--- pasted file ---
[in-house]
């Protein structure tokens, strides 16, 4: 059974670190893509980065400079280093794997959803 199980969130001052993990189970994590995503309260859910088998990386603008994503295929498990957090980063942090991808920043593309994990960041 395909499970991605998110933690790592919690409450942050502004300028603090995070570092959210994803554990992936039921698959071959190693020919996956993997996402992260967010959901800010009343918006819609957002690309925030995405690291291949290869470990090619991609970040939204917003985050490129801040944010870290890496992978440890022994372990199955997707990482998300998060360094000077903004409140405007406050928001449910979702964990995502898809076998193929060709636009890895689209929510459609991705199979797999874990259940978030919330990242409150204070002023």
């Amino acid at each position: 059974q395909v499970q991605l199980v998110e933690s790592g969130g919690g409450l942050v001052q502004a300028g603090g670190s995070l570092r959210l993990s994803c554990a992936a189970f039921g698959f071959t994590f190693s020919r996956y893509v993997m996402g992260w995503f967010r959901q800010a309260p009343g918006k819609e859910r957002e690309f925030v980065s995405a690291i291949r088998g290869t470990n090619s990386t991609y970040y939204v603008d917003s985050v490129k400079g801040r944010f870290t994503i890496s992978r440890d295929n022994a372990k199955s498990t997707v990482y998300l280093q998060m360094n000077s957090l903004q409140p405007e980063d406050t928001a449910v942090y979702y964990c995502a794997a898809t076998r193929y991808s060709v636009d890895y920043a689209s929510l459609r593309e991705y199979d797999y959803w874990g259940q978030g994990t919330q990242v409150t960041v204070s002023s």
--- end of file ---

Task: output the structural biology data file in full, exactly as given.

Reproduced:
[in-house]
């Protein structure tokens, strides 16, 4: 059974670190893509980065400079280093794997959803 199980969130001052993990189970994590995503309260859910088998990386603008994503295929498990957090980063942090991808920043593309994990960041 395909499970991605998110933690790592919690409450942050502004300028603090995070570092959210994803554990992936039921698959071959190693020919996956993997996402992260967010959901800010009343918006819609957002690309925030995405690291291949290869470990090619991609970040939204917003985050490129801040944010870290890496992978440890022994372990199955997707990482998300998060360094000077903004409140405007406050928001449910979702964990995502898809076998193929060709636009890895689209929510459609991705199979797999874990259940978030919330990242409150204070002023």
């Amino acid at each position: 059974q395909v499970q991605l199980v998110e933690s790592g969130g919690g409450l942050v001052q502004a300028g603090g670190s995070l570092r959210l993990s994803c554990a992936a189970f039921g698959f071959t994590f190693s020919r996956y893509v993997m996402g992260w995503f967010r959901q800010a309260p009343g918006k819609e859910r957002e690309f925030v980065s995405a690291i291949r088998g290869t470990n090619s990386t991609y970040y939204v603008d917003s985050v490129k400079g801040r944010f870290t994503i890496s992978r440890d295929n022994a372990k199955s498990t997707v990482y998300l280093q998060m360094n000077s957090l903004q409140p405007e980063d406050t928001a449910v942090y979702y964990c995502a794997a898809t076998r193929y991808s060709v636009d890895y920043a689209s929510l459609r593309e991705y199979d797999y959803w874990g259940q978030g994990t919330q990242v409150t960041v204070s002023s």